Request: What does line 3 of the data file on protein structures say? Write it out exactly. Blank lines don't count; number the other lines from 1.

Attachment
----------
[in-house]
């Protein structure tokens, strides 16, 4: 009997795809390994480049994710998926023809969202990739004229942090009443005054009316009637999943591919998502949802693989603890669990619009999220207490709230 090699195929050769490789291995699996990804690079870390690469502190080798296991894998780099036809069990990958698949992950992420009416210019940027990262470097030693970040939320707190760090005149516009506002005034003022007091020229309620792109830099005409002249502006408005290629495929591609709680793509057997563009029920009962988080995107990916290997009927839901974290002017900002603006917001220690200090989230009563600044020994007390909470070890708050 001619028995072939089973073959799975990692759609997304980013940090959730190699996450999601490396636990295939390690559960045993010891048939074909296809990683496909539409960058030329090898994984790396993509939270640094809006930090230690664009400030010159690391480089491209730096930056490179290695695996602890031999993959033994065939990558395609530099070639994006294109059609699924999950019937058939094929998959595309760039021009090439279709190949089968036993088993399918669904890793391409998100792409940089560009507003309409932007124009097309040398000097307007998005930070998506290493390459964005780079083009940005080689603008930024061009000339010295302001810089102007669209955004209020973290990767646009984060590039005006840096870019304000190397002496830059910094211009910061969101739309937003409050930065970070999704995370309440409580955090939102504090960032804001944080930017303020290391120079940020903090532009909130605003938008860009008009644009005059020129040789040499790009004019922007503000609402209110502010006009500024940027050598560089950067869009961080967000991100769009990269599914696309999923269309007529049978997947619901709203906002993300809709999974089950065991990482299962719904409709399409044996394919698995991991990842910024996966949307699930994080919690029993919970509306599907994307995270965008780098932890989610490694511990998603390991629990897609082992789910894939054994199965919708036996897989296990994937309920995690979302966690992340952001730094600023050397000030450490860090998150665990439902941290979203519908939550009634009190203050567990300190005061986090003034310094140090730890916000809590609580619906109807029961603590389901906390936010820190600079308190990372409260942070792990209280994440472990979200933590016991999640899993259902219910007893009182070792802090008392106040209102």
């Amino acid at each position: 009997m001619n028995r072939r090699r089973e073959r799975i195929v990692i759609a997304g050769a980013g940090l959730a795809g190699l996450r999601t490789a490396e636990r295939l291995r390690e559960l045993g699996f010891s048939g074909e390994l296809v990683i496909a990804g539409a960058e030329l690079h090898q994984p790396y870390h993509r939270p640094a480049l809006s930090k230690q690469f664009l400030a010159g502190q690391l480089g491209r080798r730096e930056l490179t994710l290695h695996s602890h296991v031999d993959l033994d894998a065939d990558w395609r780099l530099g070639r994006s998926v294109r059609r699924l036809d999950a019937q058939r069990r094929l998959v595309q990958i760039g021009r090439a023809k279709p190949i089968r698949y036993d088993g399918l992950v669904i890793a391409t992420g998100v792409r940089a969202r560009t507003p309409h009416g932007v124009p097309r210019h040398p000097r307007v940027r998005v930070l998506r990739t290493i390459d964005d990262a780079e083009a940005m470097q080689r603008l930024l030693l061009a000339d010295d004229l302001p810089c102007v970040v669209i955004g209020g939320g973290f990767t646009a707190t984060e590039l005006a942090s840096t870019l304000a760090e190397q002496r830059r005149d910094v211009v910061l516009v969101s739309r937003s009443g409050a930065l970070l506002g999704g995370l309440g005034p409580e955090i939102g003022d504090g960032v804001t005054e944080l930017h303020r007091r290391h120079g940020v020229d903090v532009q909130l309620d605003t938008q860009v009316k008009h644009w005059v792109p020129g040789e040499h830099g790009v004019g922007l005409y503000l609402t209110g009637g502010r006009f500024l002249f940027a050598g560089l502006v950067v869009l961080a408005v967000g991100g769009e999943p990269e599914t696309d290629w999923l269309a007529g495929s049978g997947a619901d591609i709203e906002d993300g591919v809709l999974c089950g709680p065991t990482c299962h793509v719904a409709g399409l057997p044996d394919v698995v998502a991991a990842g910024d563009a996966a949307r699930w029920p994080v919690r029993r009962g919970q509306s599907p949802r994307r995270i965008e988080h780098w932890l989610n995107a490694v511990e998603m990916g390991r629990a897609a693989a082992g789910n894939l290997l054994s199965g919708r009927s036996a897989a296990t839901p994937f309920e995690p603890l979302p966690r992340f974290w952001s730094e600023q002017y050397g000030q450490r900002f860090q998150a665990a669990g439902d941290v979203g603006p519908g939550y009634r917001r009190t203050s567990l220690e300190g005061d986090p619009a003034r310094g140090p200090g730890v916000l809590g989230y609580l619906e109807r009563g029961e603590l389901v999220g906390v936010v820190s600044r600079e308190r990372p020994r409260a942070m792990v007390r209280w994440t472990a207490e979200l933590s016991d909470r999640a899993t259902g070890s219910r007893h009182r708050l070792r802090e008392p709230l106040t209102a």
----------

């Amino acid at each position: 009997m001619n028995r072939r090699r089973e073959r799975i195929v990692i759609a997304g050769a980013g940090l959730a795809g190699l996450r999601t490789a490396e636990r295939l291995r390690e559960l045993g699996f010891s048939g074909e390994l296809v990683i496909a990804g539409a960058e030329l690079h090898q994984p790396y870390h993509r939270p640094a480049l809006s930090k230690q690469f664009l400030a010159g502190q690391l480089g491209r080798r730096e930056l490179t994710l290695h695996s602890h296991v031999d993959l033994d894998a065939d990558w395609r780099l530099g070639r994006s998926v294109r059609r699924l036809d999950a019937q058939r069990r094929l998959v595309q990958i760039g021009r090439a023809k279709p190949i089968r698949y036993d088993g399918l992950v669904i890793a391409t992420g998100v792409r940089a969202r560009t507003p309409h009416g932007v124009p097309r210019h040398p000097r307007v940027r998005v930070l998506r990739t290493i390459d964005d990262a780079e083009a940005m470097q080689r603008l930024l030693l061009a000339d010295d004229l302001p810089c102007v970040v669209i955004g209020g939320g973290f990767t646009a707190t984060e590039l005006a942090s840096t870019l304000a760090e190397q002496r830059r005149d910094v211009v910061l516009v969101s739309r937003s009443g409050a930065l970070l506002g999704g995370l309440g005034p409580e955090i939102g003022d504090g960032v804001t005054e944080l930017h303020r007091r290391h120079g940020v020229d903090v532009q909130l309620d605003t938008q860009v009316k008009h644009w005059v792109p020129g040789e040499h830099g790009v004019g922007l005409y503000l609402t209110g009637g502010r006009f500024l002249f940027a050598g560089l502006v950067v869009l961080a408005v967000g991100g769009e999943p990269e599914t696309d290629w999923l269309a007529g495929s049978g997947a619901d591609i709203e906002d993300g591919v809709l999974c089950g709680p065991t990482c299962h793509v719904a409709g399409l057997p044996d394919v698995v998502a991991a990842g910024d563009a996966a949307r699930w029920p994080v919690r029993r009962g919970q509306s599907p949802r994307r995270i965008e988080h780098w932890l989610n995107a490694v511990e998603m990916g390991r629990a897609a693989a082992g789910n894939l290997l054994s199965g919708r009927s036996a897989a296990t839901p994937f309920e995690p603890l979302p966690r992340f974290w952001s730094e600023q002017y050397g000030q450490r900002f860090q998150a665990a669990g439902d941290v979203g603006p519908g939550y009634r917001r009190t203050s567990l220690e300190g005061d986090p619009a003034r310094g140090p200090g730890v916000l809590g989230y609580l619906e109807r009563g029961e603590l389901v999220g906390v936010v820190s600044r600079e308190r990372p020994r409260a942070m792990v007390r209280w994440t472990a207490e979200l933590s016991d909470r999640a899993t259902g070890s219910r007893h009182r708050l070792r802090e008392p709230l106040t209102a």